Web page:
The UK Voluntary Sector Almanac is reporting a growing gulf in income levels between big and small charities. Patrick McCurry investigates what this means for smaller organisations outside the Compact
Is the charity sector turning into a version of the football league, with a growing gap between the top teams that are mopping up revenues at the expense of the 'also rans', struggling to survive in the lower divisions?
According to the NCVO in its UK Voluntary Sector Almanac, published this week, there is a worrying gulf developing between large and small charities.
"We're not yet sure if it's a post-millennium blip caused by difficult economic circumstances, or something longer term," says the umbrella body's head of research Karl Wilding.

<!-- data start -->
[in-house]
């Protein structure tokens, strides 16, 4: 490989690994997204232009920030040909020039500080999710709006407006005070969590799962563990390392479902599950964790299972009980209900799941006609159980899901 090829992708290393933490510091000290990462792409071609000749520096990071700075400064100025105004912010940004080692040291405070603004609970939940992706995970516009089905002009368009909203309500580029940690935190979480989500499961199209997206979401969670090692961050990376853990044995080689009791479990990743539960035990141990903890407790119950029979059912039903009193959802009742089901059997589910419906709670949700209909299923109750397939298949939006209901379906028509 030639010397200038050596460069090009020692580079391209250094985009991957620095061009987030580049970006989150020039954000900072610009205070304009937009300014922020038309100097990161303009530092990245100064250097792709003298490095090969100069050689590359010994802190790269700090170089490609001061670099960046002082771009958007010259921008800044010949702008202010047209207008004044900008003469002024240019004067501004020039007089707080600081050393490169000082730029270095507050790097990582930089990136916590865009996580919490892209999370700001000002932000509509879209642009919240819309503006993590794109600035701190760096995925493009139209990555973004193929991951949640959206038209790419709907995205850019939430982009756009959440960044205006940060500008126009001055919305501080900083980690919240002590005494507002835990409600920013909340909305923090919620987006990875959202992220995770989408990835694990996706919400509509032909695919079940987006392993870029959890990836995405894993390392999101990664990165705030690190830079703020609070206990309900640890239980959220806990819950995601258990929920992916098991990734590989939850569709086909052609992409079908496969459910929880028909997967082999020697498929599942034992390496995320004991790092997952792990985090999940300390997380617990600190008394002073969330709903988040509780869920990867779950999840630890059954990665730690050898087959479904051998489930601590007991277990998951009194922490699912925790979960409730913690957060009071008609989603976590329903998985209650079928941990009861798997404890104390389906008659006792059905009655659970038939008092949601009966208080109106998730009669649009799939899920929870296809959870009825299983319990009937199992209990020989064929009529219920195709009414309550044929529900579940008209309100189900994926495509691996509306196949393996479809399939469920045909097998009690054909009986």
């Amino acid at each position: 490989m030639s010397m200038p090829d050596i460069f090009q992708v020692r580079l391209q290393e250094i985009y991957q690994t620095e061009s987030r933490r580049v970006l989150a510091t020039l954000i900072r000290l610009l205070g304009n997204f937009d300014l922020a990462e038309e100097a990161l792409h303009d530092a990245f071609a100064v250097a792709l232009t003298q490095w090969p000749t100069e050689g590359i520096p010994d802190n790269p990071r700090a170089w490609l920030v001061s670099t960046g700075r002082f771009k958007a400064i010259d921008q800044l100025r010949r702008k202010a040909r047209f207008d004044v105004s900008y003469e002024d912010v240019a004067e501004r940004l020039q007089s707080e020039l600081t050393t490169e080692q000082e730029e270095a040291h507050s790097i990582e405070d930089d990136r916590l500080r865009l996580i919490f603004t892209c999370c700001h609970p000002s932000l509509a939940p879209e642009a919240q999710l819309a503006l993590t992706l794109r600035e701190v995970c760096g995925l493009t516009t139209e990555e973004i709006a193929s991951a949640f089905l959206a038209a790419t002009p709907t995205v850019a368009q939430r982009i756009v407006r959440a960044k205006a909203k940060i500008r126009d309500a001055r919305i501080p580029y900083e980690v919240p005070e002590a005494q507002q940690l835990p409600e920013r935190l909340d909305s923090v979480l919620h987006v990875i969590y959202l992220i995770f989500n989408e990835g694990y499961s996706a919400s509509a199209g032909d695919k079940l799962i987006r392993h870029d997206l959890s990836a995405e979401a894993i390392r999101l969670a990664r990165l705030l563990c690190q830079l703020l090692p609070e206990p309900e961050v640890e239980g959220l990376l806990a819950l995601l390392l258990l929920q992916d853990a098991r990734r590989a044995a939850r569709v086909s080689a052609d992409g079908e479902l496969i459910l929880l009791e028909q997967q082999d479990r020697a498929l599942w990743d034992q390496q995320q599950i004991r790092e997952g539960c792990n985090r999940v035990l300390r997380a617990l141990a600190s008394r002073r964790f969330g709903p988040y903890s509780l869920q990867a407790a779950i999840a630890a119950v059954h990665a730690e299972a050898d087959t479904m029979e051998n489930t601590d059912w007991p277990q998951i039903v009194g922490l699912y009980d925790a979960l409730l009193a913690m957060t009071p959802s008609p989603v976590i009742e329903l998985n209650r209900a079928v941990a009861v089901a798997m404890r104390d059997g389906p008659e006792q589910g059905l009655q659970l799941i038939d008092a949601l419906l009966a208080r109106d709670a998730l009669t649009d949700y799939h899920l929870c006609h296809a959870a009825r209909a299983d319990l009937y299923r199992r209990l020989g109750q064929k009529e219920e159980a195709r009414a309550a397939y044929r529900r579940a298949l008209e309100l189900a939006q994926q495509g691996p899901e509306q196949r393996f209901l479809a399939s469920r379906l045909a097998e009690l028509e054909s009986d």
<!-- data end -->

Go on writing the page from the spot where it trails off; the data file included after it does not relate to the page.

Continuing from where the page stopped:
The study, which covers the financial years 2000-2, covers levels of charitable income, assets and other indicators.
However, there have been changes in the way the NCVO has calculated income as compared to the 2002 almanac, which makes direct comparisons between the 2002 and 2004 studies difficult. Nevertheless, Wilding says that the research does point out that large organisations with an income of more than £1m have managed to maintain income growth, while small and medium-sized charities have seen their income fall.
There are clearly many reasons for this, including the investment big charities have made in branding and fundraising, and their stronger financial infrastructure. But an increasingly significant factor, says Wilding, is the growing importance of public sector contract income to the sector, which is disproportionately shared among the big, national charities.